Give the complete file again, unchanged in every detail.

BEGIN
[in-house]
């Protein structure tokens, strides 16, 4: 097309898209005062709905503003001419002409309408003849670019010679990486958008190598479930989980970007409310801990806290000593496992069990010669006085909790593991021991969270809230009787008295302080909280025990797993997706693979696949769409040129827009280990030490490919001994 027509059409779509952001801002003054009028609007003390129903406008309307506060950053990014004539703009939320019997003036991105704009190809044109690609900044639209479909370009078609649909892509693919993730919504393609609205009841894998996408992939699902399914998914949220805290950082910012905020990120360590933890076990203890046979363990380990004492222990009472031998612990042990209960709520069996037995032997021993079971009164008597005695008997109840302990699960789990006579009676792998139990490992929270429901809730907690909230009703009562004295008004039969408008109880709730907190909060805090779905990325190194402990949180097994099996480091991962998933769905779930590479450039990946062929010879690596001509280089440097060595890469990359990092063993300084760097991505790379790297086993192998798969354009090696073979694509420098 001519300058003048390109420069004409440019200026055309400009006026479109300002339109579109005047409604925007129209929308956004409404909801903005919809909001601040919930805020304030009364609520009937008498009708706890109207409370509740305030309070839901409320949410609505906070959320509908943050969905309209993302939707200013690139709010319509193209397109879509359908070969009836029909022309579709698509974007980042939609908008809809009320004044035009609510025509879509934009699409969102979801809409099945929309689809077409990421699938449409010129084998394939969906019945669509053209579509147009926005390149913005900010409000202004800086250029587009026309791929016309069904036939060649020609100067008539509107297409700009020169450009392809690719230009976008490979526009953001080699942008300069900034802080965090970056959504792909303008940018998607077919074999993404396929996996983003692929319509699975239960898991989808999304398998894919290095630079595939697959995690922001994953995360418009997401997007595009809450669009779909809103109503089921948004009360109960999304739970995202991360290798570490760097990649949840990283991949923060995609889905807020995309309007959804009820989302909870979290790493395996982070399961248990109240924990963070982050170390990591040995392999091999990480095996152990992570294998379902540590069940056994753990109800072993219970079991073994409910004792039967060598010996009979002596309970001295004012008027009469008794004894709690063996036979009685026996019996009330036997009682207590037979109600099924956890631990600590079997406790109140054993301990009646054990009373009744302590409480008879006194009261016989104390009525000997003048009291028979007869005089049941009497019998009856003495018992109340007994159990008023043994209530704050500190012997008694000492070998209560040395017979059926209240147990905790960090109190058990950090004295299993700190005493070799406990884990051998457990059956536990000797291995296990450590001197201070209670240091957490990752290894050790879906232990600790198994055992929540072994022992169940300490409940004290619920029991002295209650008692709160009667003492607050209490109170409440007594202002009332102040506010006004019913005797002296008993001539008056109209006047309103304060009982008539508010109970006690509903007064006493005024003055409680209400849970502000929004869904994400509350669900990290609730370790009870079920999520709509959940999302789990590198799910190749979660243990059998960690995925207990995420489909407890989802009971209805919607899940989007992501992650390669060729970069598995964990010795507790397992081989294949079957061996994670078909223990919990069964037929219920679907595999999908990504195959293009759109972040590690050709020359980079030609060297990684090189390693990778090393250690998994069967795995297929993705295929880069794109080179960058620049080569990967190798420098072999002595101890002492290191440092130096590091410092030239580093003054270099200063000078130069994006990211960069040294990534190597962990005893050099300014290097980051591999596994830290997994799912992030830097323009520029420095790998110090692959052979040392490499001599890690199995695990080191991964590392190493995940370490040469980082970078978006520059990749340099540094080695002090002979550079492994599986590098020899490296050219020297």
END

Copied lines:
[in-house]
């Protein structure tokens, strides 16, 4: 097309898209005062709905503003001419002409309408003849670019010679990486958008190598479930989980970007409310801990806290000593496992069990010669006085909790593991021991969270809230009787008295302080909280025990797993997706693979696949769409040129827009280990030490490919001994 027509059409779509952001801002003054009028609007003390129903406008309307506060950053990014004539703009939320019997003036991105704009190809044109690609900044639209479909370009078609649909892509693919993730919504393609609205009841894998996408992939699902399914998914949220805290950082910012905020990120360590933890076990203890046979363990380990004492222990009472031998612990042990209960709520069996037995032997021993079971009164008597005695008997109840302990699960789990006579009676792998139990490992929270429901809730907690909230009703009562004295008004039969408008109880709730907190909060805090779905990325190194402990949180097994099996480091991962998933769905779930590479450039990946062929010879690596001509280089440097060595890469990359990092063993300084760097991505790379790297086993192998798969354009090696073979694509420098 001519300058003048390109420069004409440019200026055309400009006026479109300002339109579109005047409604925007129209929308956004409404909801903005919809909001601040919930805020304030009364609520009937008498009708706890109207409370509740305030309070839901409320949410609505906070959320509908943050969905309209993302939707200013690139709010319509193209397109879509359908070969009836029909022309579709698509974007980042939609908008809809009320004044035009609510025509879509934009699409969102979801809409099945929309689809077409990421699938449409010129084998394939969906019945669509053209579509147009926005390149913005900010409000202004800086250029587009026309791929016309069904036939060649020609100067008539509107297409700009020169450009392809690719230009976008490979526009953001080699942008300069900034802080965090970056959504792909303008940018998607077919074999993404396929996996983003692929319509699975239960898991989808999304398998894919290095630079595939697959995690922001994953995360418009997401997007595009809450669009779909809103109503089921948004009360109960999304739970995202991360290798570490760097990649949840990283991949923060995609889905807020995309309007959804009820989302909870979290790493395996982070399961248990109240924990963070982050170390990591040995392999091999990480095996152990992570294998379902540590069940056994753990109800072993219970079991073994409910004792039967060598010996009979002596309970001295004012008027009469008794004894709690063996036979009685026996019996009330036997009682207590037979109600099924956890631990600590079997406790109140054993301990009646054990009373009744302590409480008879006194009261016989104390009525000997003048009291028979007869005089049941009497019998009856003495018992109340007994159990008023043994209530704050500190012997008694000492070998209560040395017979059926209240147990905790960090109190058990950090004295299993700190005493070799406990884990051998457990059956536990000797291995296990450590001197201070209670240091957490990752290894050790879906232990600790198994055992929540072994022992169940300490409940004290619920029991002295209650008692709160009667003492607050209490109170409440007594202002009332102040506010006004019913005797002296008993001539008056109209006047309103304060009982008539508010109970006690509903007064006493005024003055409680209400849970502000929004869904994400509350669900990290609730370790009870079920999520709509959940999302789990590198799910190749979660243990059998960690995925207990995420489909407890989802009971209805919607899940989007992501992650390669060729970069598995964990010795507790397992081989294949079957061996994670078909223990919990069964037929219920679907595999999908990504195959293009759109972040590690050709020359980079030609060297990684090189390693990778090393250690998994069967795995297929993705295929880069794109080179960058620049080569990967190798420098072999002595101890002492290191440092130096590091410092030239580093003054270099200063000078130069994006990211960069040294990534190597962990005893050099300014290097980051591999596994830290997994799912992030830097323009520029420095790998110090692959052979040392490499001599890690199995695990080191991964590392190493995940370490040469980082970078978006520059990749340099540094080695002090002979550079492994599986590098020899490296050219020297």